Acquisition, Fluidity, Generalization and Maintenance
Acquisition includes getting our head around how we will ask for a unique behavior and then explaining what we want to the horse.
The way we first present new material to the horse is crucial. As much as possible, we want the horse to be continuously successful.
It’s helpful to practice our ideas and techniques first on a person standing in for the horse. If you are lucky enough to have an experienced horse, it also helps to work out techniques with him before moving on to a novice horse.
Even a well-educated, experienced horse appreciates learning new things in small slices. This allows him to build confidence and expertise with each step toward being able to carry out the whole task smoothly with one click&treat at the end.
We always begin with low-key experimentation to see what the horse can already offer. We may find that some of the basic elements in our Individual Education Program are missing or not quite good enough. We might find some major training holes that need to be addressed.
For example, before we can teach our horse to weave a series of objects, have we taught him to confidently walk with us on a loose lead rope? Does he easily stay beside us, stepping off when we step off, halting when we halt and turning when we turn?
Gentle experimentation may also lead us to discover that the horse already has a solid foundation on which we can easily build a new task.
How we first present the halter to a horse and the way we handle the rope will have a huge influence on how confident the horse will be about joining in with activities that include the halter and lead.
Once we have created an Individual Education Program and carefully taken the horse through it, we have acquired the ability to carry out a specific behavior together.
If the task is part of daily general care and recreation, such as safety around gates, the horse will have ample opportunity to use the new behavior often and receive reinforcement for it. His response to the signal will become more fluent as long as the handler’s signals are consistent.
If, on the other hand, the new behavior is for a specific purpose, such as loading onto a trailer or trotting through a tunnel for Horse Agility, we have to set up special training opportunities to allow the horse to become fluent.
Thin-slicing the many skills required for trailer-loading leads to fluency. Here we are using a trailer simulation to build duration while standing in a closed-off spot.
In my experience, if we train a new behavior to the point of fluency, the horse tends to remember it forever.
If a behavior is unreliable, it was not originally taught to the point of fluency and was not adequately generalized or maintained.
Once the horse understands a new task or a new skill, it is important to take it out into the world. Through generalization, the horse gains further fluency with a task.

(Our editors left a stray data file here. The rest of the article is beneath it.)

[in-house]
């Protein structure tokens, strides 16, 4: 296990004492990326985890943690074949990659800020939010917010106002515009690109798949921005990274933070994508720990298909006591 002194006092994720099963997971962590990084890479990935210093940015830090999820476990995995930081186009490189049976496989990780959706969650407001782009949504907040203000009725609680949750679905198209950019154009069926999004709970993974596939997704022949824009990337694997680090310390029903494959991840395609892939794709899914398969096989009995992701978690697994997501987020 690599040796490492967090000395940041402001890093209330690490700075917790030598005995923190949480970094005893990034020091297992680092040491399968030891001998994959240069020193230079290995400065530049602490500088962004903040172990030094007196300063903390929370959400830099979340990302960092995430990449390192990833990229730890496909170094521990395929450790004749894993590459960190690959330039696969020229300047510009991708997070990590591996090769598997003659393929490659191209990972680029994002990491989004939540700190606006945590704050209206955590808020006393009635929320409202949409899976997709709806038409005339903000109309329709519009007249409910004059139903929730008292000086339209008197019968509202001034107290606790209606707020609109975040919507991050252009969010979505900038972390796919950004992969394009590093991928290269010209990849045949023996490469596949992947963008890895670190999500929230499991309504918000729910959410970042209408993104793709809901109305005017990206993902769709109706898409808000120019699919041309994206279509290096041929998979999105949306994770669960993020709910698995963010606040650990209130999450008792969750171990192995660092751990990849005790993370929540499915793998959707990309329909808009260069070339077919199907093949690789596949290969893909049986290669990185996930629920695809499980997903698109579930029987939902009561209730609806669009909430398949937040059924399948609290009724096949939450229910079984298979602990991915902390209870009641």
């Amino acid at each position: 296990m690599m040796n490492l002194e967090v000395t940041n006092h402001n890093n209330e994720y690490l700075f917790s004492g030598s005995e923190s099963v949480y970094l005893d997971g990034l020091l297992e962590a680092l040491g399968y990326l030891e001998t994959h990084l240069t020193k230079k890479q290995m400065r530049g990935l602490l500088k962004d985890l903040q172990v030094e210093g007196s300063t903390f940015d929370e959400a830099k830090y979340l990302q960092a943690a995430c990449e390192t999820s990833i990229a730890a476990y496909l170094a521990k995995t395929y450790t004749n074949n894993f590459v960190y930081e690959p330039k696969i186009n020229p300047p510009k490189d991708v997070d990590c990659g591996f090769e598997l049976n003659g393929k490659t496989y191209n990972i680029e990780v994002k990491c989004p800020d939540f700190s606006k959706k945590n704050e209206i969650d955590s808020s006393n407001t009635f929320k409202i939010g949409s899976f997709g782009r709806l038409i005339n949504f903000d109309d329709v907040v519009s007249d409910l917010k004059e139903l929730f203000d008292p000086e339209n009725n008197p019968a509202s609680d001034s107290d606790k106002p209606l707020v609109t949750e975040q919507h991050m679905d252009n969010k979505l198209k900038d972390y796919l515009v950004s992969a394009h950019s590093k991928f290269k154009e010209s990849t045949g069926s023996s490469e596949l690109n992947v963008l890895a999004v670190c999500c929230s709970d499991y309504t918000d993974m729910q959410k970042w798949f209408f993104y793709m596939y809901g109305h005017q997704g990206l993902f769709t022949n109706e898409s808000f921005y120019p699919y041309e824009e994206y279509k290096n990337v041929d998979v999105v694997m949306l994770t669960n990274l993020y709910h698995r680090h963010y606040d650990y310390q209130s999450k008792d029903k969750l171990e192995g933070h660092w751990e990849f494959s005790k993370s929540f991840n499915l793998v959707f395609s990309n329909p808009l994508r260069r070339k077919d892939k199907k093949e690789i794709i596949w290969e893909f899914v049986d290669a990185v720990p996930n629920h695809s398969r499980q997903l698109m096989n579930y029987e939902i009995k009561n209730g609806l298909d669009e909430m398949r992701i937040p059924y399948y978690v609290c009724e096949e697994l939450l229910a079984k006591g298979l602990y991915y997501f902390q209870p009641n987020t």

- Asking for the behavior in different places but still at home.
- Using different props.
- Working at different times of the day.
- Asking for the behavior away from home.
- Working with unusual distractions.
- Working at a different gait.
- Handler using a different body orientation.
- Fading out a signal and replacing it with a new one.
- Requesting more repeats or duration before the click&treat.
- Working with a different handler (who uses the same signals).
Generalization helps the horse put the new learning into his long-term memory. Each time we quietly repeat the task, we help build the horse’s confidence. If the horse is unable to do the task in a specific situation or context, it gives us vital information about where we are in our Education Program* with this horse for this task.
Once the horse confidently jumps simple obstacles, we generalize the skill to different-looking obstacles and obstacles in different venues.
As already mentioned under Fluency, some behaviors become and remain fluent because we use them a lot, for example, putting on and taking off a halter or cleaning out the feet every day.
Other behaviors are specialized, and we have to create a plan to refresh and use them occasionally so that they stay in our repertoire. Vet procedures usually come into this category.
If we teach our horse to flex toward the prick of a toothpick, so his muscles are loose rather than taut, we need to do such needle simulations on a regular basis. Likewise, if we want the horse to be confident with a worming tube, we can practice with applesauce as frequently as we like.
Hoof trimming, whether we do it ourselves or hire someone, can cause anxiety for a horse if it suddenly happens out of the blue. It’s much easier for us and the horse if we pick up feet regularly and move the feet into trimming positions to make it a normal request. We can also introduce the horse to a variety of different people who are allowed to touch him and handle his legs and feet.
My friend Bridget helping Boots get used to other people handling her feet.